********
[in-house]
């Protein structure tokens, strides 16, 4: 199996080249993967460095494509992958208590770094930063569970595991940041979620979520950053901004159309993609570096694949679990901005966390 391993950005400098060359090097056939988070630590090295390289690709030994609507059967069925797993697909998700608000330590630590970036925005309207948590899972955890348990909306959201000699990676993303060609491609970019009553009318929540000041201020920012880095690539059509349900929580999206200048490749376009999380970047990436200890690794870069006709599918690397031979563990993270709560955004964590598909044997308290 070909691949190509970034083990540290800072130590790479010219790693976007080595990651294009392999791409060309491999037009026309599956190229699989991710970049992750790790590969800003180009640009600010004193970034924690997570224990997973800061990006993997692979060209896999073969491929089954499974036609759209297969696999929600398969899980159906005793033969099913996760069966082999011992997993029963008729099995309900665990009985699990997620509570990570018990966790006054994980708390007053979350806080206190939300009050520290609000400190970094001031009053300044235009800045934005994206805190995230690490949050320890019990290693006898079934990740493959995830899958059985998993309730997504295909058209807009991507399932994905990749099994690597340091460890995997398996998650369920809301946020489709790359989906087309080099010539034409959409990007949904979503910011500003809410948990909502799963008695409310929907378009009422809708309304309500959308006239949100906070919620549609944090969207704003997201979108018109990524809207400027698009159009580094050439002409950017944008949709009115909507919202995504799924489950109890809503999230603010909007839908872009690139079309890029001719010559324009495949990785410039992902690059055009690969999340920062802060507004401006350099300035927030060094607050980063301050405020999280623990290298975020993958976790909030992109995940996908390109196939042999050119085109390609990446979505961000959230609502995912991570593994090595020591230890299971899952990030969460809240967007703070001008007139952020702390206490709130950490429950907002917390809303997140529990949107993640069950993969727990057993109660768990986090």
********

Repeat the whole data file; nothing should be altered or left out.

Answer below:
[in-house]
């Protein structure tokens, strides 16, 4: 199996080249993967460095494509992958208590770094930063569970595991940041979620979520950053901004159309993609570096694949679990901005966390 391993950005400098060359090097056939988070630590090295390289690709030994609507059967069925797993697909998700608000330590630590970036925005309207948590899972955890348990909306959201000699990676993303060609491609970019009553009318929540000041201020920012880095690539059509349900929580999206200048490749376009999380970047990436200890690794870069006709599918690397031979563990993270709560955004964590598909044997308290 070909691949190509970034083990540290800072130590790479010219790693976007080595990651294009392999791409060309491999037009026309599956190229699989991710970049992750790790590969800003180009640009600010004193970034924690997570224990997973800061990006993997692979060209896999073969491929089954499974036609759209297969696999929600398969899980159906005793033969099913996760069966082999011992997993029963008729099995309900665990009985699990997620509570990570018990966790006054994980708390007053979350806080206190939300009050520290609000400190970094001031009053300044235009800045934005994206805190995230690490949050320890019990290693006898079934990740493959995830899958059985998993309730997504295909058209807009991507399932994905990749099994690597340091460890995997398996998650369920809301946020489709790359989906087309080099010539034409959409990007949904979503910011500003809410948990909502799963008695409310929907378009009422809708309304309500959308006239949100906070919620549609944090969207704003997201979108018109990524809207400027698009159009580094050439002409950017944008949709009115909507919202995504799924489950109890809503999230603010909007839908872009690139079309890029001719010559324009495949990785410039992902690059055009690969999340920062802060507004401006350099300035927030060094607050980063301050405020999280623990290298975020993958976790909030992109995940996908390109196939042999050119085109390609990446979505961000959230609502995912991570593994090595020591230890299971899952990030969460809240967007703070001008007139952020702390206490709130950490429950907002917390809303997140529990949107993640069950993969727990057993109660768990986090």